FINAL EXAM – STOCK MARKET SIMULATION

What is a stock?  In the case of common stock, the stock represents a share in the ownership of a company. If you own a company’s stock, then you are an owner, or shareholder, of the company. A stock represents a claim on the company’s assets and profits. A stock is also known as equity.  The ownership percentage of a company that you own is calculated by dividing the number of shares a person owns by the number of shares of stock outstanding.  Example:  1000 shares owned divided by 10,000 shares outstanding equals 10% ownership.
So, now that you have stock and ownership of a company, what can you do? Generally, not very much. You will benefit when the price of the stock goes up, or lose if the price goes down. As a part-owner of the company, you are given the right to vote for the company’s board of directors. Another way you may benefit is if the company pays dividends. Dividends represent a percent of the company’s profit, paid to the shareholders.
Buying stock can be risky, since while the price of the stock may go up, it may also go down. If the company goes bankrupt, then you could potentially lose all the money you invested. However, that is what investing is all about. It’s taking risks, in the hope of making money on your investment, with no guarantees.

There are a number of stock market exchanges, such as the New York Stock Exchange (NYSE), where stocks are bought and sold. Stock market tables give you basic information and price history for stocks.  You can use it to see how stocks you own (or are interested in owning) are performing, how their prices are changing, and how they have performed in the past.  Reading a stock market table is simple.

Here is a sample line from a stock market table for the stock of General Electric:

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<2>

<3>

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Ticker

Company Name

Sales
100s

Hi

Low

Last

Change

GE

General Electric Co

6567

26.86

24.64

25.73

-2.40

<1>
Stock ticker symbol
This is the company stock symbol, and it represents the company’s stock.  Often, the stock symbol is similar to the company’s name.

<2>
Company Name
This is the name of the stock.

<3>
Sales 100s
The number of shares that traded the last day this stock traded.  The number is given in hundreds, so you need to add 2 zeros to the number to get the actual number of shares traded.

<4>
Hi
The stock’s highest price the last day this stock traded.

<5>
Low
The stock’s lowest price the last day this stock traded.

<6>
Last
The stock’s last traded price.  Also sometimes called closing price.

<7>
Change
The amount of change of the stock’s closing price and the prior trading day’s closing price (2 trading days ago).  A “-” represents a negative change.

Stock market tables can be found in newspapers (Washington Post, Wall Street Journal, etc.) The internet makes looking up stock table information even easier by using such sites as the Wall Street Journal NYSE Data Center (http://online.wsj.com/mdc/public/page/2_3024-NYSE.html),Yahoo Finance (click on Market Data, then Market Movers), and others.  Online, you can drill down or surf around to see additional information on companies of interest such as charts on past performance, etc.

The Simulation Explained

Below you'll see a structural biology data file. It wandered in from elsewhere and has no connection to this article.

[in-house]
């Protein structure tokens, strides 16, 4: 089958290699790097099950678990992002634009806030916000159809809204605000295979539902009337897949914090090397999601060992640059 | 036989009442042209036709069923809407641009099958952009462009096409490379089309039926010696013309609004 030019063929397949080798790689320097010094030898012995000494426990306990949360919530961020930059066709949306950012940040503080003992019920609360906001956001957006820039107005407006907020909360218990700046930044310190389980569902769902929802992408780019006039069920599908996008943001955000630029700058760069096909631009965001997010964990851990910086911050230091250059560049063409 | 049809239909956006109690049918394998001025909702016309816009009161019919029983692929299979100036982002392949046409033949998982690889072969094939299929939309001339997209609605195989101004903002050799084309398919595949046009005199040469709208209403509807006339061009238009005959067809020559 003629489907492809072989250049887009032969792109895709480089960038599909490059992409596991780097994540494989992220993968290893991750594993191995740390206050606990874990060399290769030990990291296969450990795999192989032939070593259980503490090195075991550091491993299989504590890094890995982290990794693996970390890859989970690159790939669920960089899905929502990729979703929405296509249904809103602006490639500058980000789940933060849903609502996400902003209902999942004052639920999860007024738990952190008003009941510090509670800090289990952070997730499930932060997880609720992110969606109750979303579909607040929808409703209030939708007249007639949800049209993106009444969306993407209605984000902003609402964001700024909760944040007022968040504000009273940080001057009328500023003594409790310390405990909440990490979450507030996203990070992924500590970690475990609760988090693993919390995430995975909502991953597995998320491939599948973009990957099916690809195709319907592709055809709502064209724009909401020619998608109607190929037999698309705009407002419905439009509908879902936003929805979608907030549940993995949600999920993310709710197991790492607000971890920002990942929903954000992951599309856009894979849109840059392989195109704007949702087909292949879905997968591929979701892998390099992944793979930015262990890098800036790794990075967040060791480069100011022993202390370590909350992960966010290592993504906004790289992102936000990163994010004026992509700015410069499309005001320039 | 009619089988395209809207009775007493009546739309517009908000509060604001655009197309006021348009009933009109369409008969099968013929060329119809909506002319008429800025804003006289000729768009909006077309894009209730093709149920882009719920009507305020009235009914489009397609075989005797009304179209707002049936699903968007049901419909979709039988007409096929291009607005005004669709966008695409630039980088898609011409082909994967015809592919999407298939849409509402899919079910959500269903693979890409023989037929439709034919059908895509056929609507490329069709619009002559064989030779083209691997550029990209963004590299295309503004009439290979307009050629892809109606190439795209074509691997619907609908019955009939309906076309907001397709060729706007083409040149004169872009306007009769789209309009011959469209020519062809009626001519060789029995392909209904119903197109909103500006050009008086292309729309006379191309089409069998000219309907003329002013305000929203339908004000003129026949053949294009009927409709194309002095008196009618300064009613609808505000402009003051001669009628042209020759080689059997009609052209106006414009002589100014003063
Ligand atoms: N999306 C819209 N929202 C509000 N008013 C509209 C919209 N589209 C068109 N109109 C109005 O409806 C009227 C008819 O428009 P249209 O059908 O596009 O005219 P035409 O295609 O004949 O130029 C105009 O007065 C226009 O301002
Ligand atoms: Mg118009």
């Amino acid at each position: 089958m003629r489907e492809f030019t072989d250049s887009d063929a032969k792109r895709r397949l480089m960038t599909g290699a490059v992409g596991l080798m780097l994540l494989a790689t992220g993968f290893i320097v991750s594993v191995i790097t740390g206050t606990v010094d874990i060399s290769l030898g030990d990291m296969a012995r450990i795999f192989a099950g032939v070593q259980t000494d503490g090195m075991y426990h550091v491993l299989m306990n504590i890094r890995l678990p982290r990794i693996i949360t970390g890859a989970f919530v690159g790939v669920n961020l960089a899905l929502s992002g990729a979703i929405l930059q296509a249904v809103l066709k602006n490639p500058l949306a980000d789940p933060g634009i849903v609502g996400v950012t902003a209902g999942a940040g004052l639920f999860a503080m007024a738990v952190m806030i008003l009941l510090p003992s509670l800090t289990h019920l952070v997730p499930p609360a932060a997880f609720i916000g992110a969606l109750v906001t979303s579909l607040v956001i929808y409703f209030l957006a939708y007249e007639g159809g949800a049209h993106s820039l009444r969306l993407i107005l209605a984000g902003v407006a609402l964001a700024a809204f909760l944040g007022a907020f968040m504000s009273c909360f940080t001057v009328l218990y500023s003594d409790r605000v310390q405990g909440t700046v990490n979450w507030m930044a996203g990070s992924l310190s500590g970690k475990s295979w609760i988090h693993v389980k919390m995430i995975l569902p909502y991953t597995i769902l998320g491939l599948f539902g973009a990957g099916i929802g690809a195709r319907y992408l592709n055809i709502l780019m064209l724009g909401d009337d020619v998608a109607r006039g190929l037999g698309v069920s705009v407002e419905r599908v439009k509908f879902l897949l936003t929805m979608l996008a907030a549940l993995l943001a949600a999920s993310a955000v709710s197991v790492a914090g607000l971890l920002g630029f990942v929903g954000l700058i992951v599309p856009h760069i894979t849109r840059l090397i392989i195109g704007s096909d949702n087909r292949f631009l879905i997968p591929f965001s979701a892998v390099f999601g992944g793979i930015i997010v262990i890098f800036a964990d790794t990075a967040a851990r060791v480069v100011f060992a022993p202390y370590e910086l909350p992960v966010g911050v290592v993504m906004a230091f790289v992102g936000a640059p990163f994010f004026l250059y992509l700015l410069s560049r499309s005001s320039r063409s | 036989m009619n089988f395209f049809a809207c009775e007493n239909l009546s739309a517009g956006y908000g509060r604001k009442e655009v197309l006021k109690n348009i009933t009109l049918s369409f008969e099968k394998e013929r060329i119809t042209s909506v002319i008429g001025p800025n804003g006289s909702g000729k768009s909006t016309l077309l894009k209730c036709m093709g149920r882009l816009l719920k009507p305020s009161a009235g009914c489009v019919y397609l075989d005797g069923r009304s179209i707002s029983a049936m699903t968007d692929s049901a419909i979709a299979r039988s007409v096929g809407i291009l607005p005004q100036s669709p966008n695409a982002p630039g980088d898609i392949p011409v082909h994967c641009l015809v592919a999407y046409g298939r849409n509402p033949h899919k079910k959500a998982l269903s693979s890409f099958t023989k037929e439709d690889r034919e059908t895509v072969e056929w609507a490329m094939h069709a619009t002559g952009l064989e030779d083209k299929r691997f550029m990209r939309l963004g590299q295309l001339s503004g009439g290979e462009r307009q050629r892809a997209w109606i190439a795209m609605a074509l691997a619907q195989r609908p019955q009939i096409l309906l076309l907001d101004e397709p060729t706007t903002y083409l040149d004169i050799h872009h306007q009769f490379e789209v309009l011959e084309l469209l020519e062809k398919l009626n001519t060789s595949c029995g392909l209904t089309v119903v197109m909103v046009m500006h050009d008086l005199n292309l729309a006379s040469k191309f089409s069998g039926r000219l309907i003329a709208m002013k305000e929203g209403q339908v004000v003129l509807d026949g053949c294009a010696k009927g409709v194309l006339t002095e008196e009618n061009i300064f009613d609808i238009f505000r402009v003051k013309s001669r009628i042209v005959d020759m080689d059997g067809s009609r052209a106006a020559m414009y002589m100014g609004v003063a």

This simulation may either be done in groups or individually. Each group (or individual) begins with \$10,000.  With this money, the group (or individual) must invest in stocks from 5 (or more) different companies. Use the “closing price” as you make your purchase, as you keep track of market fluctuations, and as you sell your stock.  The timeline for this activity is a minimum of 15 business days. On the final day, you will sell your stocks and report on their portfolio’s value and what you learned.   A two-page worksheet is attached here in working through the exercise.  The link to the New York Stock Exchange is included at the top.  Please staple an attractive cover sheet to the exercise with your name, date, etc. and turn it in on the date of the final.

STOCK MARKET SIMULATION WORKSHEET

http://online.wsj.com/mdc/public/page/2_3024-NYSE.html

COMPANIES:  Name, Number of Shares Purchased, Cash Paid on Day One.  You have \$10,000 to spend.
(Example:  Gannet:   Purchased 63 shares x \$4.30 = \$1,999.50)
Company 1. __________________________________________________________________________
Company 2.___________________________________________________________________________
Company 3. __________________________________________________________________________
Company 4. __________________________________________________________________________
Company 5.___________________________________________________________________________
TOTAL MONEY INVESTED IN ALL MY STOCK PURCHASES:________________________

TRACKING CLOSING PRICES PER STOCK ON MY FIVE COMPANIES OVER 15 DAYS
(You’re looking for trends and patterns.)

Date
Company 1
Name:
Company 2
Name:
Company 3
Name:
Company 4
Name:
Company 5
Name:

SELLING!  MONEY RECEIVED ON YOUR STOCK (BY COMPANY) SOLD ON DAY 15:
Company 1.___________________________________________________________________________
Company 2. __________________________________________________________________________
Company 3. __________________________________________________________________________
Company 4. __________________________________________________________________________
Company 5. __________________________________________________________________________
MY TOTAL STOCK SALES: ­­­­­­­­­­­­­­­­­­­____________________________

MY OVERALL PROFIT/LOSS:_________________________________  (J or L)
(Total Money Invested Minus Total Stock Sales)